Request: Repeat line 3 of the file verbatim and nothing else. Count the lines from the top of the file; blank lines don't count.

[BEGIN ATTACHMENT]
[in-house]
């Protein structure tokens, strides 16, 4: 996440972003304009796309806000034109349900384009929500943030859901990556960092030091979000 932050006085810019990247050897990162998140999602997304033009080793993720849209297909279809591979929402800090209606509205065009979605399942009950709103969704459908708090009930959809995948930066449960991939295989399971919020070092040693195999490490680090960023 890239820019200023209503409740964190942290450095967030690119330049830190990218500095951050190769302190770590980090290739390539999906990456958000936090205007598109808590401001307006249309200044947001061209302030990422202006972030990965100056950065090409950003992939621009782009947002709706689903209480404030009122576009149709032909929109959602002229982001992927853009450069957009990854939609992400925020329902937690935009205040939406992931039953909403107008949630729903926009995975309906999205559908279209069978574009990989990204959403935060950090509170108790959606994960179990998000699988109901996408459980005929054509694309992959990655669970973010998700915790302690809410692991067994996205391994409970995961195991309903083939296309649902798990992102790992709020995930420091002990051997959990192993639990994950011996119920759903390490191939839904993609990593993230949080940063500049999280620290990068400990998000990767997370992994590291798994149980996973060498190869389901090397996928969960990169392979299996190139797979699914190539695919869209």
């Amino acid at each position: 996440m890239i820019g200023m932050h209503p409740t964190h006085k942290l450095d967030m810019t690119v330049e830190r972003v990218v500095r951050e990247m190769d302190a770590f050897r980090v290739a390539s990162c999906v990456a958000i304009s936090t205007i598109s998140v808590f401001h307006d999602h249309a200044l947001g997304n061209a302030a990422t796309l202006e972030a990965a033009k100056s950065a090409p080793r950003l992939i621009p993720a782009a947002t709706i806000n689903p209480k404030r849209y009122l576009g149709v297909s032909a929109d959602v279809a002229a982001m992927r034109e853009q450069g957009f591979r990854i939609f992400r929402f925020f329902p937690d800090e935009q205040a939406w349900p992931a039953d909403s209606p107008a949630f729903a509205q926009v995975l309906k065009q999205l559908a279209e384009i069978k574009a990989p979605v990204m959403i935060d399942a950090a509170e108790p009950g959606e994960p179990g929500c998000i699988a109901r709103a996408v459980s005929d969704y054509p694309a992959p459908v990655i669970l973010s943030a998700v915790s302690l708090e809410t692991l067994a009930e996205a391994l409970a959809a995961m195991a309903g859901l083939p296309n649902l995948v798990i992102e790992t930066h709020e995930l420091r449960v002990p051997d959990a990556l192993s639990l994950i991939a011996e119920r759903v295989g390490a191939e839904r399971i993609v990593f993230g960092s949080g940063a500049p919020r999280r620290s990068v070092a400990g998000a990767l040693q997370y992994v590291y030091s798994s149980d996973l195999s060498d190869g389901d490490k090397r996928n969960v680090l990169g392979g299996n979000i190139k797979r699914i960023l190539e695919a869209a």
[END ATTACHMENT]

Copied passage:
């Amino acid at each position: 996440m890239i820019g200023m932050h209503p409740t964190h006085k942290l450095d967030m810019t690119v330049e830190r972003v990218v500095r951050e990247m190769d302190a770590f050897r980090v290739a390539s990162c999906v990456a958000i304009s936090t205007i598109s998140v808590f401001h307006d999602h249309a200044l947001g997304n061209a302030a990422t796309l202006e972030a990965a033009k100056s950065a090409p080793r950003l992939i621009p993720a782009a947002t709706i806000n689903p209480k404030r849209y009122l576009g149709v297909s032909a929109d959602v279809a002229a982001m992927r034109e853009q450069g957009f591979r990854i939609f992400r929402f925020f329902p937690d800090e935009q205040a939406w349900p992931a039953d909403s209606p107008a949630f729903a509205q926009v995975l309906k065009q999205l559908a279209e384009i069978k574009a990989p979605v990204m959403i935060d399942a950090a509170e108790p009950g959606e994960p179990g929500c998000i699988a109901r709103a996408v459980s005929d969704y054509p694309a992959p459908v990655i669970l973010s943030a998700v915790s302690l708090e809410t692991l067994a009930e996205a391994l409970a959809a995961m195991a309903g859901l083939p296309n649902l995948v798990i992102e790992t930066h709020e995930l420091r449960v002990p051997d959990a990556l192993s639990l994950i991939a011996e119920r759903v295989g390490a191939e839904r399971i993609v990593f993230g960092s949080g940063a500049p919020r999280r620290s990068v070092a400990g998000a990767l040693q997370y992994v590291y030091s798994s149980d996973l195999s060498d190869g389901d490490k090397r996928n969960v680090l990169g392979g299996n979000i190139k797979r699914i960023l190539e695919a869209a």